Pilfering postie stole to support heroin habit
A BODMIN postman's theft of cash and vouchers from postal packets "struck at the very heart of society", a deputy district judge told him last week.
Ryan Kestell, 24, stole to fund his heroin habit, Bodmin court heard.
Kestell, of Lynwood Close, who has no previous convictions, was sentenced to a community order with drug rehabilitation during a hearing on Thursday, December 20.
"This was a serious offence, in breach of trust," Deputy District Judge Purcell told Kestell.
"The one person in society who people need to be able to trust is their postman, particularly in a rural community where they often have to have their parcels left in sheds and porches if they are out.
"However, I have taken account of the fact that you have no previous convictions, pleaded guilty at the first opportunity and want to overcome your drug problem."
Kestell pleaded guilty to stealing £50 in cash and a £20 Next gift card from a mail bag/postal packet belonging to Royal Mail Ltd at Bodmin between August 1 and September 5, 2012; theft of £15 from a greetings card addressed to Kylie Edwards on September 5 and the attempted theft of 32 postal packets on the same date.
The offences came to light after Royal Mail conducted an investigation using test packets following complaints about missing mail.
John Evans, prosecuting on behalf of the Royal Mail, said that until the offences Kestell had worked at the Bodmin delivery office for almost five years.
The office decided to investigate after realising that most of the complaints it had received about missing mail concerned greetings card-type items, which would have been collected by Kestell from Bodmin postboxes.
As a test, the local manager posted three cards in boxes which would be collected by Kestell – two were undelivered.
On September 5 Royal Mail carried out further tests with four specifically prepared postal packages, one with a card and £15 in cash with the serial numbers noted.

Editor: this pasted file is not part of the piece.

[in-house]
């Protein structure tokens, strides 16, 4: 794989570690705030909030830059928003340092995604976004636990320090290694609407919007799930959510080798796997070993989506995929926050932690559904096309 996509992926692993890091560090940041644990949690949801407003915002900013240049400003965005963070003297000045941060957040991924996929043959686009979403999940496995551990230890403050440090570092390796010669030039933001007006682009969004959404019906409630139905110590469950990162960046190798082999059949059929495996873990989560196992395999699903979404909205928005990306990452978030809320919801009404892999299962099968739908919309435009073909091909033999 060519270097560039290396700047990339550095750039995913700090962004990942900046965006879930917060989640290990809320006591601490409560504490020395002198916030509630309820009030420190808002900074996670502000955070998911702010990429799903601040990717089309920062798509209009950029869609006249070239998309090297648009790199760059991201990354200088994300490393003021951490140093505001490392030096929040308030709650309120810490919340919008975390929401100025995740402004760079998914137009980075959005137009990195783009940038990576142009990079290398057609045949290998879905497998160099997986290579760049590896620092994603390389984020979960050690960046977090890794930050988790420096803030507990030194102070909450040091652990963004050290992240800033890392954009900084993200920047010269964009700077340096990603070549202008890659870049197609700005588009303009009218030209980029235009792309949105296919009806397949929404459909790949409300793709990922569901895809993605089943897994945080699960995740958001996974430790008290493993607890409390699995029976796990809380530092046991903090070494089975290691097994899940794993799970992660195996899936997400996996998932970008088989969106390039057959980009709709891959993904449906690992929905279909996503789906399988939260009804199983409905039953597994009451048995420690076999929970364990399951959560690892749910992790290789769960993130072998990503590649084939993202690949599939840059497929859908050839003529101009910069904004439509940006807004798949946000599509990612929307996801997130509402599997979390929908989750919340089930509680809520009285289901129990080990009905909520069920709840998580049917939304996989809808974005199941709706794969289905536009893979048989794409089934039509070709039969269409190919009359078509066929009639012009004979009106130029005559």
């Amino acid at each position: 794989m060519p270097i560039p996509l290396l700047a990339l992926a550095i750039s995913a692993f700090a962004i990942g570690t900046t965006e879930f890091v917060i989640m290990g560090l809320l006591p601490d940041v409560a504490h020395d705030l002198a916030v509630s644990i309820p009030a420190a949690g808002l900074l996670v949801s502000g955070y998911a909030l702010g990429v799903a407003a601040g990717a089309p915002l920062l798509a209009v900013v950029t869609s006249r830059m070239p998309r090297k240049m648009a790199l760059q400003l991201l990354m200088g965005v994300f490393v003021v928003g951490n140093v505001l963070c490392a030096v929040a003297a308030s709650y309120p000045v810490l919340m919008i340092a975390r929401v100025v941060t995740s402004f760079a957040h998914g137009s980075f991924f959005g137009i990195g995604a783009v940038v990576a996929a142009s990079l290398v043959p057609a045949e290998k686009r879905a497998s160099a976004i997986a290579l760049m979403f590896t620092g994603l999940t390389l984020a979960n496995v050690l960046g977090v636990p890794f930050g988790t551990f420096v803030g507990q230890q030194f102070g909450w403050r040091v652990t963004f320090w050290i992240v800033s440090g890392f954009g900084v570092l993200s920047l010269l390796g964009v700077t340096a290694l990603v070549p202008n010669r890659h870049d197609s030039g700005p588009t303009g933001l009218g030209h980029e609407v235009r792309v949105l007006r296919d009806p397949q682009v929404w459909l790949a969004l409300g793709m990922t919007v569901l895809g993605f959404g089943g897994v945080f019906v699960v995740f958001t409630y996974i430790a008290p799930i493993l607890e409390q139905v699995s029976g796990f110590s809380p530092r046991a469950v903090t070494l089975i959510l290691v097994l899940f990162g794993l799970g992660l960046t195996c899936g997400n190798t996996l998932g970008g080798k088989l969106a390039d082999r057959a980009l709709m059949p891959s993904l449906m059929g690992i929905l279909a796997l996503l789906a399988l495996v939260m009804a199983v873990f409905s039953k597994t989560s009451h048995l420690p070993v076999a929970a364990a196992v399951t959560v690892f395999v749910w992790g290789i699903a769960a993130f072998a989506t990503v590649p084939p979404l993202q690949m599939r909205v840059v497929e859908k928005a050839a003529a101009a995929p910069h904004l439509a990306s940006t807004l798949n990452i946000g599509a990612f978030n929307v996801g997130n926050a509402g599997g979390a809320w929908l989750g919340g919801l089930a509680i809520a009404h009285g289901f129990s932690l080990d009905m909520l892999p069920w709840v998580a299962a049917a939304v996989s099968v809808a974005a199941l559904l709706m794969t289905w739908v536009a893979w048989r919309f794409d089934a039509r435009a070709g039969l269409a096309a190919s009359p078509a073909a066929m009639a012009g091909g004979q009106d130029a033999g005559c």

Just after lunchtime that day Kestell was seen outside Morrisons in Bodmin.
He had emptied the box there and was in the back of his van going through the mail in some bags. He also put the bag from Morrisons on the front passenger seat and was seen going through that too.
The investigator approached and cautioned him before searching the van where he found ten open greetings card packets. Four other open packets were discovered among other bundles of mail, including the one containing the £15. The Next voucher and half a torn greetings card were found in a search at Kestell's home and of his own vehicle.
When he was interviewed, Kestell initially denied the offences but then owned up, saying he had been doing it for about three months. He said he had taken the £50 from a card to fund his heroin habit.
Mr Evans told the court that the total cost of the Royal Mail investigation had been more that £2,000.
Probation officer Hannah Thomas, giving a pre-sentence report, said that Kestell, now unemployed, was engaging well with the drugs team and presented a low risk of reoffending.
His crimes, carried out over a relatively short time and involving fairly small value items, had been "shambolically conceived and executed" and there had been "no way he would get away with it".
He was very ashamed and sorry for letting everyone down, including the public. "The offences would not have been committed had it not been for the drugs," said Mr Fletcher.
Mr Purcell sentenced Kestell to a 12-month community order with a drug rehabilitation requirement and a training and education programme, as well as ordering him to pay the Royal Mail's legal costs of £200.